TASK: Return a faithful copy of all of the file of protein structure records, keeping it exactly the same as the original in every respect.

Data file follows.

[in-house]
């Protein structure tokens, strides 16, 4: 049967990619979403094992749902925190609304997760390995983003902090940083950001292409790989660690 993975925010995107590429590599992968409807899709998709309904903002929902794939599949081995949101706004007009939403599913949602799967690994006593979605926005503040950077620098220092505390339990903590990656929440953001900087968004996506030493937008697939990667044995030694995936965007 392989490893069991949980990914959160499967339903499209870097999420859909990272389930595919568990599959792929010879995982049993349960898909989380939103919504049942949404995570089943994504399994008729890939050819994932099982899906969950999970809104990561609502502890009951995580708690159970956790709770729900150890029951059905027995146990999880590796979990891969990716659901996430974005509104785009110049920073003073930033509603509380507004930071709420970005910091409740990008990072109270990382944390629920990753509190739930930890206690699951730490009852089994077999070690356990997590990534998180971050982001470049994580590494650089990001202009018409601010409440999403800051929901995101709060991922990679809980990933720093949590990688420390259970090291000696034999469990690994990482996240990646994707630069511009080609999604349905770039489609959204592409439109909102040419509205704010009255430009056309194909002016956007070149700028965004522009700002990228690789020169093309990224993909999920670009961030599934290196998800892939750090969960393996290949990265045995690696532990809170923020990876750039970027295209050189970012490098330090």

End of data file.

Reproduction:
[in-house]
């Protein structure tokens, strides 16, 4: 049967990619979403094992749902925190609304997760390995983003902090940083950001292409790989660690 993975925010995107590429590599992968409807899709998709309904903002929902794939599949081995949101706004007009939403599913949602799967690994006593979605926005503040950077620098220092505390339990903590990656929440953001900087968004996506030493937008697939990667044995030694995936965007 392989490893069991949980990914959160499967339903499209870097999420859909990272389930595919568990599959792929010879995982049993349960898909989380939103919504049942949404995570089943994504399994008729890939050819994932099982899906969950999970809104990561609502502890009951995580708690159970956790709770729900150890029951059905027995146990999880590796979990891969990716659901996430974005509104785009110049920073003073930033509603509380507004930071709420970005910091409740990008990072109270990382944390629920990753509190739930930890206690699951730490009852089994077999070690356990997590990534998180971050982001470049994580590494650089990001202009018409601010409440999403800051929901995101709060991922990679809980990933720093949590990688420390259970090291000696034999469990690994990482996240990646994707630069511009080609999604349905770039489609959204592409439109909102040419509205704010009255430009056309194909002016956007070149700028965004522009700002990228690789020169093309990224993909999920670009961030599934290196998800892939750090969960393996290949990265045995690696532990809170923020990876750039970027295209050189970012490098330090």